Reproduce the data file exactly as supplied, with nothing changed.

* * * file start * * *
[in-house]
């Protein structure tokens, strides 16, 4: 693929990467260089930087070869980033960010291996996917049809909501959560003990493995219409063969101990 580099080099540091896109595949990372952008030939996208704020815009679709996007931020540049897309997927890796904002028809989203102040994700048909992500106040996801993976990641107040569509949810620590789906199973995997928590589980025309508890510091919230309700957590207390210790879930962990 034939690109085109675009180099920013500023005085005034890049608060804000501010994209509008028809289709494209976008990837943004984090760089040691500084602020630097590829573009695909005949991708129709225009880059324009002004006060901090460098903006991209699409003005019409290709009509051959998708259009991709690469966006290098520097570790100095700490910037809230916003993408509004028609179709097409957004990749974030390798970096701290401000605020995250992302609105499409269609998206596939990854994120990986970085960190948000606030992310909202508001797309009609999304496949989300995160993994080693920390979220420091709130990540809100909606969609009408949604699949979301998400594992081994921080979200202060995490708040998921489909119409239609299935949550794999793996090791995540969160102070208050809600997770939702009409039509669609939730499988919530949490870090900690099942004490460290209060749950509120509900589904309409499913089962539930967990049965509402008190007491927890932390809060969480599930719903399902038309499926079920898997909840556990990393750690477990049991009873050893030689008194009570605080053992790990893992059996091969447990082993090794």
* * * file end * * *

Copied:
[in-house]
């Protein structure tokens, strides 16, 4: 693929990467260089930087070869980033960010291996996917049809909501959560003990493995219409063969101990 580099080099540091896109595949990372952008030939996208704020815009679709996007931020540049897309997927890796904002028809989203102040994700048909992500106040996801993976990641107040569509949810620590789906199973995997928590589980025309508890510091919230309700957590207390210790879930962990 034939690109085109675009180099920013500023005085005034890049608060804000501010994209509008028809289709494209976008990837943004984090760089040691500084602020630097590829573009695909005949991708129709225009880059324009002004006060901090460098903006991209699409003005019409290709009509051959998708259009991709690469966006290098520097570790100095700490910037809230916003993408509004028609179709097409957004990749974030390798970096701290401000605020995250992302609105499409269609998206596939990854994120990986970085960190948000606030992310909202508001797309009609999304496949989300995160993994080693920390979220420091709130990540809100909606969609009408949604699949979301998400594992081994921080979200202060995490708040998921489909119409239609299935949550794999793996090791995540969160102070208050809600997770939702009409039509669609939730499988919530949490870090900690099942004490460290209060749950509120509900589904309409499913089962539930967990049965509402008190007491927890932390809060969480599930719903399902038309499926079920898997909840556990990393750690477990049991009873050893030689008194009570605080053992790990893992059996091969447990082993090794």